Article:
Holy Living: Sacrifices and Blood
17 1-7 God spoke to Moses: “Speak to Aaron and his sons and all the Israelites. Tell them, This is what God commands: Any and every man who slaughters an ox or lamb or goat inside or outside the camp instead of bringing it to the entrance of the Tent of Meeting to offer it to God in front of The Dwelling of God—that man is considered guilty of bloodshed; he has shed blood and must be cut off from his people. This is so the Israelites will bring to God the sacrifices that they’re in the habit of sacrificing out in the open fields. They must bring them to God and the priest at the entrance to the Tent of Meeting and sacrifice them as Peace-Offerings to God. The priest will splash the blood on the Altar of God at the entrance to the Tent of Meeting and burn the fat as a pleasing fragrance to God. They must no longer offer their sacrifices to goat-demons—a kind of religious orgy. This is a perpetual decree down through the generations.
8-9 “Tell them, Any Israelite or foreigner living among them who offers a Whole-Burnt-Offering or Peace-Offering but doesn’t bring it to the entrance of the Tent of Meeting to sacrifice it to God, that person must be cut off from his people.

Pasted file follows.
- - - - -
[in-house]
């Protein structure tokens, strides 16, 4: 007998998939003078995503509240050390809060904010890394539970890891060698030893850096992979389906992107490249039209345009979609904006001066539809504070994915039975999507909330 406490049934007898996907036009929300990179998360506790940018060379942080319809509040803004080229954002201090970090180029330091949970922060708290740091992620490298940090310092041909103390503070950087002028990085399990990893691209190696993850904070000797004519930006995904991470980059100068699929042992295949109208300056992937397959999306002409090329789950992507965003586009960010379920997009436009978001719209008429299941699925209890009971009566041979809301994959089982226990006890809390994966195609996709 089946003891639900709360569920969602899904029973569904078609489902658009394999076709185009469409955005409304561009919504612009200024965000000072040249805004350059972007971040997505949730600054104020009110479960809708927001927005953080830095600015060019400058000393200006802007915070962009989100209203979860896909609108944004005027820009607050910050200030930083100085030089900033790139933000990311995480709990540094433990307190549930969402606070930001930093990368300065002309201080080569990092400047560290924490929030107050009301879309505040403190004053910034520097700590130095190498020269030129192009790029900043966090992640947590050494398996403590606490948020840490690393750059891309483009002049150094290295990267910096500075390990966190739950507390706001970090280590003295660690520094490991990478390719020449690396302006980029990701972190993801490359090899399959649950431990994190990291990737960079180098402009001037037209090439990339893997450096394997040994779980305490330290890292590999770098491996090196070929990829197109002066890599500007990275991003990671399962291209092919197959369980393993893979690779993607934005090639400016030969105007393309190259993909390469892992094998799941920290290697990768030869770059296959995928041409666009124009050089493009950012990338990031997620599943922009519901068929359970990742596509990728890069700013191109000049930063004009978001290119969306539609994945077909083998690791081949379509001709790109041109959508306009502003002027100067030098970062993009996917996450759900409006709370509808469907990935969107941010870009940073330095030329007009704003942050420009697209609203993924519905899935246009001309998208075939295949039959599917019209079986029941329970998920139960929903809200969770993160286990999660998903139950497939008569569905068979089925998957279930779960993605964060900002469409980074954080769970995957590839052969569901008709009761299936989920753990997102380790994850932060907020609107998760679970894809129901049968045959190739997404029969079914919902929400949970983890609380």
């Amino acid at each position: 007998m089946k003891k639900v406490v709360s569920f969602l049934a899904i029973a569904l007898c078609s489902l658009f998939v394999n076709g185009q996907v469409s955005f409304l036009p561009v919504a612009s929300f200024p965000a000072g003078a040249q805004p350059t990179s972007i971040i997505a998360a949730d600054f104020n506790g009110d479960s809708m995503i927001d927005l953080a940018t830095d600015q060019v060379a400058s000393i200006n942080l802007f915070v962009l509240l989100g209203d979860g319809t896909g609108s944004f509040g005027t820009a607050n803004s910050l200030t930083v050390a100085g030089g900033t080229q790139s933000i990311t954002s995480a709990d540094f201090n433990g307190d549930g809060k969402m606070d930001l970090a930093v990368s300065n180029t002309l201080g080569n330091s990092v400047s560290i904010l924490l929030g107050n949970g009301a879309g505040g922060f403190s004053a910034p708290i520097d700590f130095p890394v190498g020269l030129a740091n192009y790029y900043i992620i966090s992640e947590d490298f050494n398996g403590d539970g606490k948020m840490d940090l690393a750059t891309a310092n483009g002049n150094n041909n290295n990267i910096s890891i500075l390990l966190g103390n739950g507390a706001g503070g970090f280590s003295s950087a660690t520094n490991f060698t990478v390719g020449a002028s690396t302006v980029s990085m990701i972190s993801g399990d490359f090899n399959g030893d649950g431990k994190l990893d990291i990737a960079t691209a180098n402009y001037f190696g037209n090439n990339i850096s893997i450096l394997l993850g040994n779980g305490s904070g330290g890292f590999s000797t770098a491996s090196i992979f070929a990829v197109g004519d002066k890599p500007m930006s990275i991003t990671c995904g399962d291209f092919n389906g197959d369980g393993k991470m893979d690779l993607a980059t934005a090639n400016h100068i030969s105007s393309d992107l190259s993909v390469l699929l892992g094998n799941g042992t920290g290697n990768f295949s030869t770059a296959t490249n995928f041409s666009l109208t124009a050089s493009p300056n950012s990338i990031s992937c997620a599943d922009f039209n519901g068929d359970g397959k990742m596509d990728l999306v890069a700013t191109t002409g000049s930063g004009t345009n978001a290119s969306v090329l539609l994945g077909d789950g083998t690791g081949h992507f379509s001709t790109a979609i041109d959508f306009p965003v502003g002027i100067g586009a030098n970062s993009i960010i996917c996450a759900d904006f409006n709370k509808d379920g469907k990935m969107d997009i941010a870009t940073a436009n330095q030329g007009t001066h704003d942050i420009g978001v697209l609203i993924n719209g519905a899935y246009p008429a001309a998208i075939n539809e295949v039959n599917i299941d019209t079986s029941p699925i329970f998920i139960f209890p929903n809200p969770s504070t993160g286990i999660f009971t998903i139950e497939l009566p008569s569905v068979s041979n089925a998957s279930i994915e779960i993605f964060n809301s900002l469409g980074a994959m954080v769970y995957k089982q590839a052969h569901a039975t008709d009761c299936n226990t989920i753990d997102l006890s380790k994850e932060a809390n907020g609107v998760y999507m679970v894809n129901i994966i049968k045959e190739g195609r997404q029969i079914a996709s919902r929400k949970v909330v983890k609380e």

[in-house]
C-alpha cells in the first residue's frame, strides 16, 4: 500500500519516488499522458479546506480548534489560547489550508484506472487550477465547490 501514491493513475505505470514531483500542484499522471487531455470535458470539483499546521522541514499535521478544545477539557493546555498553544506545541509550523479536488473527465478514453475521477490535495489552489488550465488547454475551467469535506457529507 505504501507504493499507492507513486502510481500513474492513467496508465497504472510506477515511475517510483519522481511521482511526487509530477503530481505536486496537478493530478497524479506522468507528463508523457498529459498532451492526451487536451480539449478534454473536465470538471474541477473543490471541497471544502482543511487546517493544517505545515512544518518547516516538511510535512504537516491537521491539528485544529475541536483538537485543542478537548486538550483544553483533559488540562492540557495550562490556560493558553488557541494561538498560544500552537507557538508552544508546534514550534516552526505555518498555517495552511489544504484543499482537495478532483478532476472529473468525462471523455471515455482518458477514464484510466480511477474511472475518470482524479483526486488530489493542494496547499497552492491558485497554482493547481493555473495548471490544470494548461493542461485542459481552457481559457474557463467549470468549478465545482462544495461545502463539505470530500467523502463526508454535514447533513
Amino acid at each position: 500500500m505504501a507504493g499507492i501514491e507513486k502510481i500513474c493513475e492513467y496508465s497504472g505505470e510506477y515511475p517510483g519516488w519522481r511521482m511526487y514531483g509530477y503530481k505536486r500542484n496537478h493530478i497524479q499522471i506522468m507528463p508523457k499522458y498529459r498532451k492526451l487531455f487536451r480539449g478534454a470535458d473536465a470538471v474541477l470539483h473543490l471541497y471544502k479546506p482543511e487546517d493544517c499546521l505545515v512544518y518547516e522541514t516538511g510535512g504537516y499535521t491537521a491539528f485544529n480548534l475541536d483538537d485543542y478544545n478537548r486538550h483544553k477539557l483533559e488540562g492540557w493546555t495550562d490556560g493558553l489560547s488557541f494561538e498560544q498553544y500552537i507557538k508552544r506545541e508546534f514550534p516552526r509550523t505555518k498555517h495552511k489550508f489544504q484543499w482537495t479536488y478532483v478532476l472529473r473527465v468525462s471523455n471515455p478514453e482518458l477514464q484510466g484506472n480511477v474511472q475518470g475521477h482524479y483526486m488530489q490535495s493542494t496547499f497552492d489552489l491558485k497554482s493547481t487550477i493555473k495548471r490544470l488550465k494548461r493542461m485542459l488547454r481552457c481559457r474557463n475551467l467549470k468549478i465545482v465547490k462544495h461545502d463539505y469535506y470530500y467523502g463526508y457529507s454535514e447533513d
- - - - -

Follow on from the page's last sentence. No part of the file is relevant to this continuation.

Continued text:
10-12 “If any Israelite or foreigner living among them eats blood, I will disown that person and cut him off from his people, for the life of an animal is in the blood. I have provided the blood for you to make atonement for your lives on the Altar; it is the blood, the life, that makes atonement. That’s why I tell the People of Israel, ‘Don’t eat blood.’ The same goes for the foreigner who lives among you, ‘Don’t eat blood.’
13-14 “Any and every Israelite—this also goes for the foreigners—who hunts down an animal or bird that is edible, must bleed it and cover the blood with dirt, because the life of every animal is its blood—the blood is its life. That’s why I tell the Israelites, ‘Don’t eat the blood of any animal because the life of every animal is its blood. Anyone who eats the blood must be cut off.’
15-16 “Anyone, whether native or foreigner, who eats from an animal that is found dead or mauled must wash his clothes and bathe in water; he remains unclean until evening and is then clean. If he doesn’t wash or bathe his body, he’ll be held responsible for his actions.”